Today is the day before the day before the first day of spring. Two of the bird-feeders were entirely empty this morning. Was it that pair of bluetits, or the jays I’ve seen looking out from the crab-apple branch to peck at their moment? And look at those branches, their buds emerging, tiny grey-green hands unfolding into the sunlight and the rain. The spring: how we’ve longed for it, how we need it this year!
Preparations for Pesach, festival of freedom, have never felt so timely. Last year they marked our going into lockdown. Pressing practicalities pre-occupied us; perhaps they distracted us from deeper fears: would we be able to get any matzah? And the bitter herbs? And all those places around the table, on all other nights laid for twelve or twenty-three, unruly with songs and stories, but that night almost silent, set for just one, or two, or maybe four.
This year, the festival marks the beginning of our liberation. We will still be only few together. It will once again be a very different night. It won’t be like it says in the Torah; there will be no chipazon, no sudden hurry, no setting forth in multitudes at dawn. But before us lies the journey out of lockdown and there can be hope in our hearts. We’re on the road and that is cause for joy.
There’s another, more profound, difference from our departure from slavery long ago. When Pharaoh demanded to know who was going to leave Egypt, Moses answered firmly: ‘With our young and our old, with our sons and our daughters, will we go.’ For us, after over a year of pandemic, not everyone is coming out of it with us, especially not among our old.
March 23rd, this Tuesday, marks a year since the first lockdown across Britain. Marie Curie, that wonderful organisation which has supported hundreds of thousands of families as they face the death of a loved one, has called for a National Day of Reflection,
to reflect on our collective loss, support those who’ve been bereaved, and hope for a brighter future. [It] will give us all time to pause and think about this unprecedented loss we’re facing, and support each other through grief in the years to come.
In our community, we will come together for the Yizkor memorial service we’ll hold online towards the close of Passover, on the evening of April 1st. We will contemplate the year which has passed, acknowledge our losses, and plant a tree for every bereavement in our congregation, so that we remember, yet the sake of life.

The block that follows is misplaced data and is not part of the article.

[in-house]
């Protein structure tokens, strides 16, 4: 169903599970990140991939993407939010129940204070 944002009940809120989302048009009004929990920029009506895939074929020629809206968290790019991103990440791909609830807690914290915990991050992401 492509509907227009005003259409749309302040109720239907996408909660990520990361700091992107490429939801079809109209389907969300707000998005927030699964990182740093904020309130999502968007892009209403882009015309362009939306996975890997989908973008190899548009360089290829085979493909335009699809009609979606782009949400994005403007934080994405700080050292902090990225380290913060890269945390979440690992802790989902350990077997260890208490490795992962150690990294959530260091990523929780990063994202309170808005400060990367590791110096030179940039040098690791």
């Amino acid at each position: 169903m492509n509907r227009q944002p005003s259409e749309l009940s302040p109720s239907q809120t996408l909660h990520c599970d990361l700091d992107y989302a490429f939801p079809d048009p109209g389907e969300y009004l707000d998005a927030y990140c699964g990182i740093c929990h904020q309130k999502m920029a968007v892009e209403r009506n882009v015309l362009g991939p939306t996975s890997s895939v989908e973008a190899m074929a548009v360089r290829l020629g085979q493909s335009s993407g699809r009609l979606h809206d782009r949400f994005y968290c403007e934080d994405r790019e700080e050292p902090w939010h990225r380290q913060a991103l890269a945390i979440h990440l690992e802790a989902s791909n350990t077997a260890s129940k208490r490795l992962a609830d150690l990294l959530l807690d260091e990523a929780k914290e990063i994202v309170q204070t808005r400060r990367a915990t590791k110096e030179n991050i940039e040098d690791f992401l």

For some of us, there will be one more empty place at the Seder. And it wasn’t even possible to say a true good-bye. ‘I love you’ isn’t the same by iPad. There is grief openly wept, and grief held deep within, because we couldn’t mourn as we would normally have done, hugging those we love, sitting together to cry, and laugh, and recollect. There is anger, too, and blame: did this have to happen thus?
So feelings are complex as we celebrate freedom and emerge, cautiously, out of lockdown.
I recall talking to someone whose lower leg had to be amputated after a motorbike accident. He spoke of having to learn to walk all over again. That’s not something we will literally have to do.
But the Torah speaks of walking together. We will have to relearn how to walk in true togetherness, as we meet again, first in parks and gardens, then, we hope, in our homes, at work and in our places of prayer.
I wonder if the Children of Israel listened to each other as they emerged into unfamiliar freedom: What were those days of darkness like for you? Were you afraid? Are you exhausted? From where did you find the resilience? What are you looking forward to most? Are you excited about the journey ahead?
We’ve needed lovingkindness to care for each other in our enforced apartness; we still need it now, but in different ways, as we come back into togetherness.
In all of this, we must not forget the spring. The Talmud tells us to find a blossoming fruit tree in this month of Nissan, so that we can bless it and bless life. The Tree of Life, which, deep within its branches has remained vital all through the long winter, is coming back into leaf and flower. It’s a joy to be appreciated, a wonder to behold.
Here’s to the tree of life!
Shabbat Shalom and good preparations for Pesach